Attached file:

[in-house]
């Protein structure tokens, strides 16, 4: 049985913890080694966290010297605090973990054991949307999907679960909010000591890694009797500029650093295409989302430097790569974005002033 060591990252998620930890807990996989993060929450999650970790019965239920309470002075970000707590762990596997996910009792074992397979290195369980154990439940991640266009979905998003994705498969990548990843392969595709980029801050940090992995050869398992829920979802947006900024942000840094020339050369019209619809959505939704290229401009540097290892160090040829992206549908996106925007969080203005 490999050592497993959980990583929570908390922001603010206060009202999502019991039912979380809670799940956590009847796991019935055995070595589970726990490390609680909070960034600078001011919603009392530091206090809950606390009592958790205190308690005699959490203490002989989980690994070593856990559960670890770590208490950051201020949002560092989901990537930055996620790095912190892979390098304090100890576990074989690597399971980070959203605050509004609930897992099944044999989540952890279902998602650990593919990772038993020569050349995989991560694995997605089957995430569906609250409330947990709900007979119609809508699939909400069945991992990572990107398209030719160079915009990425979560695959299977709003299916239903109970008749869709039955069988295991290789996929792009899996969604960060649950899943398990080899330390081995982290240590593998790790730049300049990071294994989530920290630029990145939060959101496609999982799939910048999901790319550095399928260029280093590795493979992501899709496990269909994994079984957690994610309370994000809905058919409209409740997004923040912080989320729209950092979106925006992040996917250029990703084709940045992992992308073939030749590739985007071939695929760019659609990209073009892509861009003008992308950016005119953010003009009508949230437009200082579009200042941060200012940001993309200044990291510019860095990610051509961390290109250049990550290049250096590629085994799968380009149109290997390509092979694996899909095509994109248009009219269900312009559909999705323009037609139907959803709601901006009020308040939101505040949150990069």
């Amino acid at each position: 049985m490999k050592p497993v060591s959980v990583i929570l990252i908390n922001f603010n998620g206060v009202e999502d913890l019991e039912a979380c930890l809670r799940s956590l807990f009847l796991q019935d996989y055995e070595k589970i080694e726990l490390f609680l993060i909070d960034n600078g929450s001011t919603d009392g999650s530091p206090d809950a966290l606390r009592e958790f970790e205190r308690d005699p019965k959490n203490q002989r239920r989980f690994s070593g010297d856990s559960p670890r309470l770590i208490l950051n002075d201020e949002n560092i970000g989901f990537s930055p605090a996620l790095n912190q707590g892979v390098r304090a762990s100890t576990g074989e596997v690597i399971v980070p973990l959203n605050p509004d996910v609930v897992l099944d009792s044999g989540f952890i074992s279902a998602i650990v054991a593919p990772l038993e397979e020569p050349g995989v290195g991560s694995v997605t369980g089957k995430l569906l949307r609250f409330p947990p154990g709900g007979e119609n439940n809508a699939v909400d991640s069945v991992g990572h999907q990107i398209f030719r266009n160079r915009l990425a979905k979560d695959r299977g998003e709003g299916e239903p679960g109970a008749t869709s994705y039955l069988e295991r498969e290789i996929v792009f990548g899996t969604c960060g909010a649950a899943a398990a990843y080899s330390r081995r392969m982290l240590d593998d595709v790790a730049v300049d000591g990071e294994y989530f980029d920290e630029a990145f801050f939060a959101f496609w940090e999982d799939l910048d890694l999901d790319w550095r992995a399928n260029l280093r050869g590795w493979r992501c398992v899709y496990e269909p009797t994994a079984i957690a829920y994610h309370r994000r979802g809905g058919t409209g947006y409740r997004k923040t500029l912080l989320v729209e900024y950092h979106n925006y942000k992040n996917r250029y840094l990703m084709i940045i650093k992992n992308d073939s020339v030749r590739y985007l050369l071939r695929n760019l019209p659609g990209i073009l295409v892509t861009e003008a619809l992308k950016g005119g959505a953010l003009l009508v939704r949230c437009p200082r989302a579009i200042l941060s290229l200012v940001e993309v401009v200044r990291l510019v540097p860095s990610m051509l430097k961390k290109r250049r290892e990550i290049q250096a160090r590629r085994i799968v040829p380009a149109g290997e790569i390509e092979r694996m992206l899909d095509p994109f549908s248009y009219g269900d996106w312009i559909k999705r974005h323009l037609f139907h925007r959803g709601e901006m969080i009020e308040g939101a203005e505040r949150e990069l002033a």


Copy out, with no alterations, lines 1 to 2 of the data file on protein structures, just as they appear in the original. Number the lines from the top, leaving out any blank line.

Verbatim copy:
[in-house]
């Protein structure tokens, strides 16, 4: 049985913890080694966290010297605090973990054991949307999907679960909010000591890694009797500029650093295409989302430097790569974005002033 060591990252998620930890807990996989993060929450999650970790019965239920309470002075970000707590762990596997996910009792074992397979290195369980154990439940991640266009979905998003994705498969990548990843392969595709980029801050940090992995050869398992829920979802947006900024942000840094020339050369019209619809959505939704290229401009540097290892160090040829992206549908996106925007969080203005 490999050592497993959980990583929570908390922001603010206060009202999502019991039912979380809670799940956590009847796991019935055995070595589970726990490390609680909070960034600078001011919603009392530091206090809950606390009592958790205190308690005699959490203490002989989980690994070593856990559960670890770590208490950051201020949002560092989901990537930055996620790095912190892979390098304090100890576990074989690597399971980070959203605050509004609930897992099944044999989540952890279902998602650990593919990772038993020569050349995989991560694995997605089957995430569906609250409330947990709900007979119609809508699939909400069945991992990572990107398209030719160079915009990425979560695959299977709003299916239903109970008749869709039955069988295991290789996929792009899996969604960060649950899943398990080899330390081995982290240590593998790790730049300049990071294994989530920290630029990145939060959101496609999982799939910048999901790319550095399928260029280093590795493979992501899709496990269909994994079984957690994610309370994000809905058919409209409740997004923040912080989320729209950092979106925006992040996917250029990703084709940045992992992308073939030749590739985007071939695929760019659609990209073009892509861009003008992308950016005119953010003009009508949230437009200082579009200042941060200012940001993309200044990291510019860095990610051509961390290109250049990550290049250096590629085994799968380009149109290997390509092979694996899909095509994109248009009219269900312009559909999705323009037609139907959803709601901006009020308040939101505040949150990069």